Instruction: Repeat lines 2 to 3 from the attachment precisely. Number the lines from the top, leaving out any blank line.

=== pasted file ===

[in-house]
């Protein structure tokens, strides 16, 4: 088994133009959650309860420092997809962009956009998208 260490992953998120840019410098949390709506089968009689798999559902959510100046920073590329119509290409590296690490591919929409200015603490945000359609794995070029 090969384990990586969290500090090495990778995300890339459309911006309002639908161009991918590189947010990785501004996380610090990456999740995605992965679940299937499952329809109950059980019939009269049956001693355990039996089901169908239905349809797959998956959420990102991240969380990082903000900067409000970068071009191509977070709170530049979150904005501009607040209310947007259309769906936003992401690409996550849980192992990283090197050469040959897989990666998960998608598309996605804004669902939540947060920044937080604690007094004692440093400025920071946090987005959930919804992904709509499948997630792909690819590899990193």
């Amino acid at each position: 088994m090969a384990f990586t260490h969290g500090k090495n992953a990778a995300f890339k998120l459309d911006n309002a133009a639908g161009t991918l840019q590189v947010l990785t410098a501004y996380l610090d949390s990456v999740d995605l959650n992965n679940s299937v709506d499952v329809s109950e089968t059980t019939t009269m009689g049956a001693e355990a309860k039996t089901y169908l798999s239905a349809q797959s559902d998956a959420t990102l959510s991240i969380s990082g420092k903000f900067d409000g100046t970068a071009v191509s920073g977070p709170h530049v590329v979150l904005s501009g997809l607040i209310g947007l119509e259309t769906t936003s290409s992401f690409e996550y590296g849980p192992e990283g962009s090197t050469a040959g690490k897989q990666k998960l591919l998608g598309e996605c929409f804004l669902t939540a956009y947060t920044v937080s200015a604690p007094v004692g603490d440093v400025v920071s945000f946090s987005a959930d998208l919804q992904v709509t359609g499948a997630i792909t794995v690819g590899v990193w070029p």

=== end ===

């Protein structure tokens, strides 16, 4: 088994133009959650309860420092997809962009956009998208 260490992953998120840019410098949390709506089968009689798999559902959510100046920073590329119509290409590296690490591919929409200015603490945000359609794995070029 090969384990990586969290500090090495990778995300890339459309911006309002639908161009991918590189947010990785501004996380610090990456999740995605992965679940299937499952329809109950059980019939009269049956001693355990039996089901169908239905349809797959998956959420990102991240969380990082903000900067409000970068071009191509977070709170530049979150904005501009607040209310947007259309769906936003992401690409996550849980192992990283090197050469040959897989990666998960998608598309996605804004669902939540947060920044937080604690007094004692440093400025920071946090987005959930919804992904709509499948997630792909690819590899990193």
């Amino acid at each position: 088994m090969a384990f990586t260490h969290g500090k090495n992953a990778a995300f890339k998120l459309d911006n309002a133009a639908g161009t991918l840019q590189v947010l990785t410098a501004y996380l610090d949390s990456v999740d995605l959650n992965n679940s299937v709506d499952v329809s109950e089968t059980t019939t009269m009689g049956a001693e355990a309860k039996t089901y169908l798999s239905a349809q797959s559902d998956a959420t990102l959510s991240i969380s990082g420092k903000f900067d409000g100046t970068a071009v191509s920073g977070p709170h530049v590329v979150l904005s501009g997809l607040i209310g947007l119509e259309t769906t936003s290409s992401f690409e996550y590296g849980p192992e990283g962009s090197t050469a040959g690490k897989q990666k998960l591919l998608g598309e996605c929409f804004l669902t939540a956009y947060t920044v937080s200015a604690p007094v004692g603490d440093v400025v920071s945000f946090s987005a959930d998208l919804q992904v709509t359609g499948a997630i792909t794995v690819g590899v990193w070029p």